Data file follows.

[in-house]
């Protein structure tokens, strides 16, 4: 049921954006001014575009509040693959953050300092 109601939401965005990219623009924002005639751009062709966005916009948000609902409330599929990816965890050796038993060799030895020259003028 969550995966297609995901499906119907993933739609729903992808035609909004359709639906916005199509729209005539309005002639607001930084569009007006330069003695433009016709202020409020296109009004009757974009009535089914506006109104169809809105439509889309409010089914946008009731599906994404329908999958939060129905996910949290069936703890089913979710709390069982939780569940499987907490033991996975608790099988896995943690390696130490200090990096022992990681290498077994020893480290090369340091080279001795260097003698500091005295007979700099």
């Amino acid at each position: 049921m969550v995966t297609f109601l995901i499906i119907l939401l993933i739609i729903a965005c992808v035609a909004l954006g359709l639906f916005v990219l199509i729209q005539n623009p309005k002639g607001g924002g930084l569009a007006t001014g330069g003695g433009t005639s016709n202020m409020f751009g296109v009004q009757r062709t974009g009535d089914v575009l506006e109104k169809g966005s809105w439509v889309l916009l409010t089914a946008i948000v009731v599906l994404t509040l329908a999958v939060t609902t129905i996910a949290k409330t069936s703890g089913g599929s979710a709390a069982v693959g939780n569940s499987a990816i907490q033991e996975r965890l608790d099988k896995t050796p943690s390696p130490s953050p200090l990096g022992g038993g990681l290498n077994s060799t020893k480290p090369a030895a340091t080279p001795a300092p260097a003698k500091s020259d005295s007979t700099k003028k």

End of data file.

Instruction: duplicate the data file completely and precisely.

[in-house]
């Protein structure tokens, strides 16, 4: 049921954006001014575009509040693959953050300092 109601939401965005990219623009924002005639751009062709966005916009948000609902409330599929990816965890050796038993060799030895020259003028 969550995966297609995901499906119907993933739609729903992808035609909004359709639906916005199509729209005539309005002639607001930084569009007006330069003695433009016709202020409020296109009004009757974009009535089914506006109104169809809105439509889309409010089914946008009731599906994404329908999958939060129905996910949290069936703890089913979710709390069982939780569940499987907490033991996975608790099988896995943690390696130490200090990096022992990681290498077994020893480290090369340091080279001795260097003698500091005295007979700099």
């Amino acid at each position: 049921m969550v995966t297609f109601l995901i499906i119907l939401l993933i739609i729903a965005c992808v035609a909004l954006g359709l639906f916005v990219l199509i729209q005539n623009p309005k002639g607001g924002g930084l569009a007006t001014g330069g003695g433009t005639s016709n202020m409020f751009g296109v009004q009757r062709t974009g009535d089914v575009l506006e109104k169809g966005s809105w439509v889309l916009l409010t089914a946008i948000v009731v599906l994404t509040l329908a999958v939060t609902t129905i996910a949290k409330t069936s703890g089913g599929s979710a709390a069982v693959g939780n569940s499987a990816i907490q033991e996975r965890l608790d099988k896995t050796p943690s390696p130490s953050p200090l990096g022992g038993g990681l290498n077994s060799t020893k480290p090369a030895a340091t080279p001795a300092p260097a003698k500091s020259d005295s007979t700099k003028k």